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Five Ways You Can Use User-Generated Content to Boost Your E-commerce Brand
In a crowded market, it can seem harder than ever to grab your customers' fleeting attention.
Why would they pay attention to you when there are thousands of Instagram stories, Facebook photos, and YouTube videos to see?
Luckily, most everyone enjoys talking about themselves. That's why user-generated content (UGC) is so powerful. Fully 82% of shoppers say user-generated content is extremely valuable to them when making a purchase decision.
If you allow your customers to share their own style, opinions, and experiences with your products, they're far more likely to engage with your brand. Even better, it means you don't have to spend a lot of time coming up with the marketing materials yourself.
Brands have experienced an amazing 25% increase in the e-commerce conversion rate when they use user-generated photos instead of professional product shots, for example. And that's just one of the many ways user-generated content can help boost your e-commerce brand.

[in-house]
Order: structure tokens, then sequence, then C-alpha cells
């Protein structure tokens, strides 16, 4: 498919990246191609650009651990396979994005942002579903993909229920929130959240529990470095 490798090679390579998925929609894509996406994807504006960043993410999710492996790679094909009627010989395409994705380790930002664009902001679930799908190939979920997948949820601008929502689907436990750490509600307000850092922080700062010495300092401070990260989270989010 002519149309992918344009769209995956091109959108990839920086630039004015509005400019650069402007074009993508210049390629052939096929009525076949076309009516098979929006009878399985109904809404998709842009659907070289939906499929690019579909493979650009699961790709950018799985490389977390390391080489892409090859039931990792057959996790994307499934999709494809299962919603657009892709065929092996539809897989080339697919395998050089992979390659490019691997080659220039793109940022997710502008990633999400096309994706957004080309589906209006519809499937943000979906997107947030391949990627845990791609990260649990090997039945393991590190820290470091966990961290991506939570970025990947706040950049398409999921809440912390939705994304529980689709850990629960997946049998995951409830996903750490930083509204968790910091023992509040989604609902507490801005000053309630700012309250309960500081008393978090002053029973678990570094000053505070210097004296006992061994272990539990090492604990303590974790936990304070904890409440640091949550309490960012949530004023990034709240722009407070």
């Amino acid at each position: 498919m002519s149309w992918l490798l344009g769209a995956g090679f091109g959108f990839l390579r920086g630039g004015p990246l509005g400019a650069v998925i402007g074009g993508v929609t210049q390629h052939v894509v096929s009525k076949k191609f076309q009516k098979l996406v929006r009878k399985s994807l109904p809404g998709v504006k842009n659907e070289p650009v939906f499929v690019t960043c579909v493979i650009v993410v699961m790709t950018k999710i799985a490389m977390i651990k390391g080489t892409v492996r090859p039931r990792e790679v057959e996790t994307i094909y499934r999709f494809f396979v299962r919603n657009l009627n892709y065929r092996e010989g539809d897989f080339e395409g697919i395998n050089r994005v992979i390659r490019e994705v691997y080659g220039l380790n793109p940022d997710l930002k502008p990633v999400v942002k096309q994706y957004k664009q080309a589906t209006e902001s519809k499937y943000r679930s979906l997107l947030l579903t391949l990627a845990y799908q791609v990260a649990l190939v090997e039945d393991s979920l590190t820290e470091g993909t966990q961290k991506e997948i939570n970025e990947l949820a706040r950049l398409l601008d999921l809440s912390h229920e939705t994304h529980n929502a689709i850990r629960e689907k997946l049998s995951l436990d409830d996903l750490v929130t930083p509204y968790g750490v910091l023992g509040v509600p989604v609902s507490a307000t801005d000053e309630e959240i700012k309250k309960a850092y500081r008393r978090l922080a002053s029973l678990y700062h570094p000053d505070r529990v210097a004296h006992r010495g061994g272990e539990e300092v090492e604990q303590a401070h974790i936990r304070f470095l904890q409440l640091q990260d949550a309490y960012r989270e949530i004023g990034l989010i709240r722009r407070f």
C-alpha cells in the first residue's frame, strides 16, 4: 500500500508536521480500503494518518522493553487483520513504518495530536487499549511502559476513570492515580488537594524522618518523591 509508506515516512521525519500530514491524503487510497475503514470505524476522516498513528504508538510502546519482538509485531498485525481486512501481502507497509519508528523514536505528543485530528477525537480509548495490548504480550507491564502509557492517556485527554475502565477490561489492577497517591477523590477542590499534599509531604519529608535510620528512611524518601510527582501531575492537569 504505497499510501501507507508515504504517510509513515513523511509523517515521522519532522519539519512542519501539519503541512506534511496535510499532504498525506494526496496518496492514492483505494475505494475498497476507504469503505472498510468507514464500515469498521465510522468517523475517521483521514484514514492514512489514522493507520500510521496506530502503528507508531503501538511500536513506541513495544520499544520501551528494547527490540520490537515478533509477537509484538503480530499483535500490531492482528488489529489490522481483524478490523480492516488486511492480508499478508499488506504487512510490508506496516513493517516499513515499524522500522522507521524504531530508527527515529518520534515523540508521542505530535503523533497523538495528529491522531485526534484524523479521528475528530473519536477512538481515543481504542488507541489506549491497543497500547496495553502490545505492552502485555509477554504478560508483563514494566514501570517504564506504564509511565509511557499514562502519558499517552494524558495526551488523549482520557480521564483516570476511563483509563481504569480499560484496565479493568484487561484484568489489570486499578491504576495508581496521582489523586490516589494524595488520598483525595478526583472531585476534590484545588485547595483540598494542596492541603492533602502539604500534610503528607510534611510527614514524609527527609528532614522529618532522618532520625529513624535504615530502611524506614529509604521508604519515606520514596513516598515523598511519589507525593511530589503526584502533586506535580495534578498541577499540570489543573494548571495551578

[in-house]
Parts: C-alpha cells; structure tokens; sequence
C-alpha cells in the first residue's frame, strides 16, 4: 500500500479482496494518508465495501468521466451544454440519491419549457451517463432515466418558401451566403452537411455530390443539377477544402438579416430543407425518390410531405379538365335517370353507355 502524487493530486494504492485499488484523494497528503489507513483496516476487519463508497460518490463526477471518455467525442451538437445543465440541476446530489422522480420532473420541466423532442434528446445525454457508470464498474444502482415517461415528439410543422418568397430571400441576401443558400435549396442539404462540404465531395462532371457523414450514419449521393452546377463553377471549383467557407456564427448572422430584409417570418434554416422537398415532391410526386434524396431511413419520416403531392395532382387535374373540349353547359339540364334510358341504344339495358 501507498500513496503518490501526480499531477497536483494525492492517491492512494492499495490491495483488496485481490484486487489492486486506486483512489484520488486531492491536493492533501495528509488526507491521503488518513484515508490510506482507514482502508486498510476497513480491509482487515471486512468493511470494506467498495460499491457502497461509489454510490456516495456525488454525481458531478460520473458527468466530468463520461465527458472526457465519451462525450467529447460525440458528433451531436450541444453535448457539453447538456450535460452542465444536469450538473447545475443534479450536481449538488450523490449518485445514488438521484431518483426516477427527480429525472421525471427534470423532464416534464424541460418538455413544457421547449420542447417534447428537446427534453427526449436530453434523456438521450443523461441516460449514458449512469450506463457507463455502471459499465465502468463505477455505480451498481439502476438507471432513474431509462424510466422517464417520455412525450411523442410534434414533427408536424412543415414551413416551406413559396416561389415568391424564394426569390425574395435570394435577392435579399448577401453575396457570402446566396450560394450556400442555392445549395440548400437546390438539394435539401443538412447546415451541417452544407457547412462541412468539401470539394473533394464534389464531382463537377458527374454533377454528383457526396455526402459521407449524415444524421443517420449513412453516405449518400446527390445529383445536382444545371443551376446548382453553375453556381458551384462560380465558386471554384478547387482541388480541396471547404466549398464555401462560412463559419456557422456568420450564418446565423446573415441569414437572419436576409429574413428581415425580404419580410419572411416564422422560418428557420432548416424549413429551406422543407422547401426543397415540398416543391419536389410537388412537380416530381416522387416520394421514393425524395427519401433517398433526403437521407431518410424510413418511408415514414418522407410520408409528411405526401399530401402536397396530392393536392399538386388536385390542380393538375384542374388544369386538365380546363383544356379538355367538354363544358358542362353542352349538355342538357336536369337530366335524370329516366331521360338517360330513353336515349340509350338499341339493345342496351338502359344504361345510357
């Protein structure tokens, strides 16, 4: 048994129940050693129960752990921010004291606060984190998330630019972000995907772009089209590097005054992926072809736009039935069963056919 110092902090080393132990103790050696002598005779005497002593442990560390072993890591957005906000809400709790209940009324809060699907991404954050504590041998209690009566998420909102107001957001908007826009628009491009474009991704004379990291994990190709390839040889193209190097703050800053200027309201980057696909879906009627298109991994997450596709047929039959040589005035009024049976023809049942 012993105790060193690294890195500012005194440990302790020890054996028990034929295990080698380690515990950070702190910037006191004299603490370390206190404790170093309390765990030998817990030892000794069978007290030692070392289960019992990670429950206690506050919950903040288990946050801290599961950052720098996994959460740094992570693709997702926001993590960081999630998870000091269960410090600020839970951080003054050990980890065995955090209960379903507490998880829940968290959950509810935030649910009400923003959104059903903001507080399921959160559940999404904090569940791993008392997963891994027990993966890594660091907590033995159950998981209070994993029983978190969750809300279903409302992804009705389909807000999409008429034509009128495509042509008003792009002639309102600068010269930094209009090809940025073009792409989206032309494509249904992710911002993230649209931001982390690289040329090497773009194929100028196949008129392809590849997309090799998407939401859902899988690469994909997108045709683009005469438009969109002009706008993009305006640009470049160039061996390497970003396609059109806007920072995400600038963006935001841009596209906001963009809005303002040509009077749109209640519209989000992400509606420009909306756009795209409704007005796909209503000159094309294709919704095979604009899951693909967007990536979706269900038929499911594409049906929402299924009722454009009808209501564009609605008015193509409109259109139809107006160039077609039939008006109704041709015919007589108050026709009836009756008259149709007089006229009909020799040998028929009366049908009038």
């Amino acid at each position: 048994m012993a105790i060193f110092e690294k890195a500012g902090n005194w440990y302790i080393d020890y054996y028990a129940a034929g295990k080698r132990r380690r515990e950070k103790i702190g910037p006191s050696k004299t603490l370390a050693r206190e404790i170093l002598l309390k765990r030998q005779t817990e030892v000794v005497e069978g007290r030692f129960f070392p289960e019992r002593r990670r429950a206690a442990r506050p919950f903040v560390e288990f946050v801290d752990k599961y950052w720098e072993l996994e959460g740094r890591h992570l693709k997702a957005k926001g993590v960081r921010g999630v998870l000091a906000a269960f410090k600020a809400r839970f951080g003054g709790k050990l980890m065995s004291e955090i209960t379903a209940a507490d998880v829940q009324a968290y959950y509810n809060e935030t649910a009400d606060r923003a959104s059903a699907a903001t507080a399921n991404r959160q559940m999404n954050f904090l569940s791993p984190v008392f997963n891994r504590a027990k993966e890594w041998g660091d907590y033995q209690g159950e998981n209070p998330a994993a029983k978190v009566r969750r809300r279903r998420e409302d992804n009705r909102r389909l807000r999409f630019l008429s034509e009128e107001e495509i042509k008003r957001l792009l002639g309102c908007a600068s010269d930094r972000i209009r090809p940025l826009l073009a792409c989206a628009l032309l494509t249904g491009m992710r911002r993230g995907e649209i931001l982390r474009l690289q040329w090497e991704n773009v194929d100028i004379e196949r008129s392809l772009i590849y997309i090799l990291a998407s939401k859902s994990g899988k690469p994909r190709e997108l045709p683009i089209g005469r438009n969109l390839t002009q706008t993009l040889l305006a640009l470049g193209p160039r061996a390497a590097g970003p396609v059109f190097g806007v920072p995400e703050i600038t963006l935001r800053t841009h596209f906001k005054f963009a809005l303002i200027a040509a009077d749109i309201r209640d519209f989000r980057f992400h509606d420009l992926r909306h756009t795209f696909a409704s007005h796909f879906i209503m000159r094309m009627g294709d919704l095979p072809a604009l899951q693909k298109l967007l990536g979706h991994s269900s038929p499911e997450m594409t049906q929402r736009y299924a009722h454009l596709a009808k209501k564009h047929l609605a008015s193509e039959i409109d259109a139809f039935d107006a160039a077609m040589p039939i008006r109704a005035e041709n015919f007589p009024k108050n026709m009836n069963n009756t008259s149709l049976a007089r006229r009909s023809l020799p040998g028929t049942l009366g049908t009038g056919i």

Here are five effective ways you can use UGC to your brand's benefit.
1. Promote your brand values
It's vital to define what your brand stands for and what your values are. Are you creating products that are friendly for the environment? Do you donate to charity along with every purchase?
Whatever your brand values, user-generated content is one way to connect with people who believe in the same values—and to do so in a meaningful way.
Consider the fashion industry. Many brands are famous for airbrushing size-zero models to unattainable beauty standards. That's why swimwear brand Aerie decided to stop retouching photos and use only unairbrushed models in its ads. But the brand didn't stop there. For every Instagram user who posted an unedited photo of themselves in swimwear using the hashtag #AerieReal, the company donates $1 to the National Eating Disorders Association (NEDA).
The year after launching the campaign—which generated a lot of media attention—the retailer's sales grew 20%. Connecting with younger consumers on values is good for business!